It ended up being an African-American parish in 1864, renamed Asbury Methodist Episcopal Church in 1870, and constructed its existing building on All Saints Street in 1921. Together, these churches controlled the town, set against the backdrop of the first ridge of the Appalachians, Catoctin Mountain. The abolitionist poet John Greenleaf Whittier later on commemorated this view of Frederick in his poem to Barbara Fritchie: "The clustered spires of Frederick stand/ Green-walled by the hills of Maryland." When U.S.
Louis (eventually built to Vandalia, then the state capital of Illinois), the "National Pike" went through Frederick along Patrick Street. (This later became U.S. Route 40.) Frederick's Jacob Engelbrecht corresponded with Jefferson in 1824 (getting a transcribed psalm in return), and kept a diary from 1819-1878 which stays an important first-hand account of 19th century life from its perspective on the National Road.
Church Street by a local medical professional to avoid the city from extending Record Street south through his land to satisfy West Patrick Street. Frederick also became one of the new country's leading mining counties in the early 19th century. It exported gold, copper, limestone, marble, iron and other minerals. As early as the American Transformation, Catoctin Furnace near Thurmont became essential for iron production.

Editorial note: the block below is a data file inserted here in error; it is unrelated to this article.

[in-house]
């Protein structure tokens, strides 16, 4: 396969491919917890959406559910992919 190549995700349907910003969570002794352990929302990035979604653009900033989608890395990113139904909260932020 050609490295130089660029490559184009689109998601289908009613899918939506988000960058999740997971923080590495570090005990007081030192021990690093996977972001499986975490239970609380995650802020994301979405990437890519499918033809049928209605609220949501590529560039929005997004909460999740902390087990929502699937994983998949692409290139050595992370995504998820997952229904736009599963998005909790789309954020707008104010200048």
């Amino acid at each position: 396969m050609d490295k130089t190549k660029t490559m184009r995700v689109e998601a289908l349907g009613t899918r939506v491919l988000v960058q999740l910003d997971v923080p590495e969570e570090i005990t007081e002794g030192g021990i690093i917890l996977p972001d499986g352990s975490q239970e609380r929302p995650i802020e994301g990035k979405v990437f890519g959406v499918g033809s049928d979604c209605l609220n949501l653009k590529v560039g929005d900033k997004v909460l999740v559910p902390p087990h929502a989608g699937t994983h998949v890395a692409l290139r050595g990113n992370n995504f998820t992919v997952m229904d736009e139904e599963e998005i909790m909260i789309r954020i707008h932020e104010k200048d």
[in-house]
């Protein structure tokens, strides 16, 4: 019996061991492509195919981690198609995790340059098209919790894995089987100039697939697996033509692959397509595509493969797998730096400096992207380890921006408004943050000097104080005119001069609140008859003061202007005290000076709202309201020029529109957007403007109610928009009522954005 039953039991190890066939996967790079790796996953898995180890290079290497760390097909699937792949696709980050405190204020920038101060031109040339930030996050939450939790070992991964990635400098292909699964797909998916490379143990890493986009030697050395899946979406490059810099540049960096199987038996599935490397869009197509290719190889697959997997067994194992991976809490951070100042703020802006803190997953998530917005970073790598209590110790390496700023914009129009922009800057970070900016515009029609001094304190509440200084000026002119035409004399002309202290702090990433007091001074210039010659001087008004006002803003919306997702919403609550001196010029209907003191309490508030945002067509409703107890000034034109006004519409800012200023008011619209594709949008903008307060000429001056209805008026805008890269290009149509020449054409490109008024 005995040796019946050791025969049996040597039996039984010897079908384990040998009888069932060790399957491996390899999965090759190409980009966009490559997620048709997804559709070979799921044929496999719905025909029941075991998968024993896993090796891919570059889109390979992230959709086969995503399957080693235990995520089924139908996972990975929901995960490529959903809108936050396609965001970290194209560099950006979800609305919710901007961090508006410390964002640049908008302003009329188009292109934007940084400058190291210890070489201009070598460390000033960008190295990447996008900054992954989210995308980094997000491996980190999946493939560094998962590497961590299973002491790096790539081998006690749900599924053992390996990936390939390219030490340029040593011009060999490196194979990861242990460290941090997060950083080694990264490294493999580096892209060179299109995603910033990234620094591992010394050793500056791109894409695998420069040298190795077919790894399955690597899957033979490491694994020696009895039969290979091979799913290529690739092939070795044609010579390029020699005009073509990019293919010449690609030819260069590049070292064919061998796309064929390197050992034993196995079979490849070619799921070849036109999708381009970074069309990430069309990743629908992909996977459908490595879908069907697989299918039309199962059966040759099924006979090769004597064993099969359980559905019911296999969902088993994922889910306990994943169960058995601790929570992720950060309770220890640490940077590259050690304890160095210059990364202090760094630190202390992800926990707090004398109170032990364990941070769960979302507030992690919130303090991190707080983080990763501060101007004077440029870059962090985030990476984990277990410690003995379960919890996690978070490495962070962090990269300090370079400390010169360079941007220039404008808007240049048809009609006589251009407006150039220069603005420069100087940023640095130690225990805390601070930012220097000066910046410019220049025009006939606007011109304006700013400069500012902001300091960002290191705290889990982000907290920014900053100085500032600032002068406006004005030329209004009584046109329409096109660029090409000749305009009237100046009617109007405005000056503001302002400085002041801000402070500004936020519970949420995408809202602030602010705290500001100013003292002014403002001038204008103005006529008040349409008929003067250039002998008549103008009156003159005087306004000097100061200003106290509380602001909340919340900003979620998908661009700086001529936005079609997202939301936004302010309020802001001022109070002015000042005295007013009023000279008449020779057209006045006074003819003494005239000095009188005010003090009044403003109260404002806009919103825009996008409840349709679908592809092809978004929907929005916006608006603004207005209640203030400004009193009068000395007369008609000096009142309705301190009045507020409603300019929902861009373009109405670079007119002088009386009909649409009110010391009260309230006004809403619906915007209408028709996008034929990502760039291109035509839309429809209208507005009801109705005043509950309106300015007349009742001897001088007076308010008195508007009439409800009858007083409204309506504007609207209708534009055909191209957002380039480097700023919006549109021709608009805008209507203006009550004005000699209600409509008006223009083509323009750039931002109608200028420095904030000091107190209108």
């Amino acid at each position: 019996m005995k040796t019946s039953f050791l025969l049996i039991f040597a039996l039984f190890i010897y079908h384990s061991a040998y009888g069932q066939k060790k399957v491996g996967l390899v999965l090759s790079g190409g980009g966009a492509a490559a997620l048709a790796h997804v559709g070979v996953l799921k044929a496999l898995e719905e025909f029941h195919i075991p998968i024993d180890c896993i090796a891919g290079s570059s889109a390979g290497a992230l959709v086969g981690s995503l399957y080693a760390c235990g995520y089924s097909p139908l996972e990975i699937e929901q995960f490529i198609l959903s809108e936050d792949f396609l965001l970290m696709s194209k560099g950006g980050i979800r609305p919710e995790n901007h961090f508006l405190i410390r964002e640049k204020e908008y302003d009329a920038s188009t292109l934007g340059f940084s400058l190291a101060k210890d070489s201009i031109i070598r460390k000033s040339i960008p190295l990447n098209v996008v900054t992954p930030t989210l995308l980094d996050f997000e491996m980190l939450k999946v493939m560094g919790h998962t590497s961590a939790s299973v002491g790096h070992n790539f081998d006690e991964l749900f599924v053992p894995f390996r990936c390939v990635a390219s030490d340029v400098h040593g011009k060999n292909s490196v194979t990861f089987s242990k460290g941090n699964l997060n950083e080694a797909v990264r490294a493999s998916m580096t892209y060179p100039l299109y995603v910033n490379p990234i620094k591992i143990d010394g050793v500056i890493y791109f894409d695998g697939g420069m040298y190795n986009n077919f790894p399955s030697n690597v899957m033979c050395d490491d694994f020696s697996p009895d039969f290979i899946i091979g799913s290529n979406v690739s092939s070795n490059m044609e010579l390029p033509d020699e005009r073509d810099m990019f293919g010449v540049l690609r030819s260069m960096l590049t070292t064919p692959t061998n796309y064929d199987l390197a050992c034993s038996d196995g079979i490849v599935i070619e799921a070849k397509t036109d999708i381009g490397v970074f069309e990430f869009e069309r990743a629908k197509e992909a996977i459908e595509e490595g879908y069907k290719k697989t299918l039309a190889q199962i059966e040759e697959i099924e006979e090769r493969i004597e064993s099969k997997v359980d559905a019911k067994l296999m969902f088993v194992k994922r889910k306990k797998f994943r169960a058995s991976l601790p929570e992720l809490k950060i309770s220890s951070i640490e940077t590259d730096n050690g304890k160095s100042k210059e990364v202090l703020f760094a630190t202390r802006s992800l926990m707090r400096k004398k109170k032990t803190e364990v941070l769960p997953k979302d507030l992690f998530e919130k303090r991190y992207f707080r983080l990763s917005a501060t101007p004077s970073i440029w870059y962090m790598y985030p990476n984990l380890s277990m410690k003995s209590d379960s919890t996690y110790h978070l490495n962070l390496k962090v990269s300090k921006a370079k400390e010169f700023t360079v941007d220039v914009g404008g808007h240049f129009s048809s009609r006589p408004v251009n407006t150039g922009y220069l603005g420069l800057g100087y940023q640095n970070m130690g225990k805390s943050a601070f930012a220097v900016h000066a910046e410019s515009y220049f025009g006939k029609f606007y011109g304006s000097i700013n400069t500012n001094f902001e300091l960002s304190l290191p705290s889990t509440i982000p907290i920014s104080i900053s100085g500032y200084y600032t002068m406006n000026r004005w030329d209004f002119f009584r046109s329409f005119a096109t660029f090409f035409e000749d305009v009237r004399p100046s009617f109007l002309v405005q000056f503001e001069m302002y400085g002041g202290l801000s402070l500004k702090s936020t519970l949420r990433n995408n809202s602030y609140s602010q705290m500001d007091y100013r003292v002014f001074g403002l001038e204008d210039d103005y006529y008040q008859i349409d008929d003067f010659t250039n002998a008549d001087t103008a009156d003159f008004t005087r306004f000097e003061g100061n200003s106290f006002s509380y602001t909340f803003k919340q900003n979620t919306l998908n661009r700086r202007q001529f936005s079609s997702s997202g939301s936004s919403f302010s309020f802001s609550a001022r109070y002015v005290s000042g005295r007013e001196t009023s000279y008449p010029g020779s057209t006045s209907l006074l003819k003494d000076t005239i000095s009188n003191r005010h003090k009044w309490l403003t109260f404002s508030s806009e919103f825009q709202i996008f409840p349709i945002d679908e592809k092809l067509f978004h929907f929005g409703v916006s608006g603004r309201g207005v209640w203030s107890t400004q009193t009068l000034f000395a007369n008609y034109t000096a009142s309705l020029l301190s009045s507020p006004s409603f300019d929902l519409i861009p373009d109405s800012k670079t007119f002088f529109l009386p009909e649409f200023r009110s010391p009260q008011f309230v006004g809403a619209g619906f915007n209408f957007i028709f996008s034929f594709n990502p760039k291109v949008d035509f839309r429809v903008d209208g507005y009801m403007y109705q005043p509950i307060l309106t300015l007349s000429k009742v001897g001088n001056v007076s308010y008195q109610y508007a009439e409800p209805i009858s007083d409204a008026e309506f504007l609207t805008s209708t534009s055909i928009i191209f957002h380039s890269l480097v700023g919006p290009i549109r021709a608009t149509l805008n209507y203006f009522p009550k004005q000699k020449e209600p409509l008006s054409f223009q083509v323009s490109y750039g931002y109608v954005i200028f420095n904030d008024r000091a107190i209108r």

Frederick had simple access to the Chesapeake and Ohio Canal, which began operations in 1831 and continued carrying freight till 1924. Likewise in 1831, the Baltimore and Ohio Railway (B&O) completed its Frederick Branch line from the Frederick (or Monocacy) Junction off the main Western Line from Baltimore to Harpers Ferryboat, Cumberland, and the Ohio River.
Louis by the 1850s. Confederate soldiers marching south on North Market Street during the Civil War Frederick ended up being Maryland's capital city briefly in 1861, as the legislature moved from Annapolis to vote on the secession concern. President Lincoln arrested numerous members, and the assembly was unable to convene a quorum to vote on secession.
Servants likewise left from or through Frederick (because Maryland was still a "slave state" although an unseceded border state) to sign up with the Union forces, work versus the Confederacy and look for flexibility. Throughout the Maryland projects, both Union and Confederate soldiers marched through the city. Frederick also hosted numerous hospitals to nurse the wounded from those battles, as belongs in the National Museum of Civil War Medicine on East Patrick Street.
Union Major General Jesse L. Reno's IX Corps followed Jackson's guys through the city a couple of days later the way to the Fight of South Mountain, where Reno died. The sites of the fights are due west of the city along the National Road, west of Burkittsville. Confederate soldiers under Jackson and Walker unsuccessfully attempted to halt the Federal army's westward advance into the Cumberland Valley and towards Sharpsburg.
The 1889 memorial honoring Major General Reno and the Union soldiers of his IX Corps is on Reno Monument Road west of Middletown, just listed below the top of Fox's Space, as is a 1993 memorial to killed Confederate Brig. Gen. Samuel Garland Jr., and the North Carolina troops who held the line.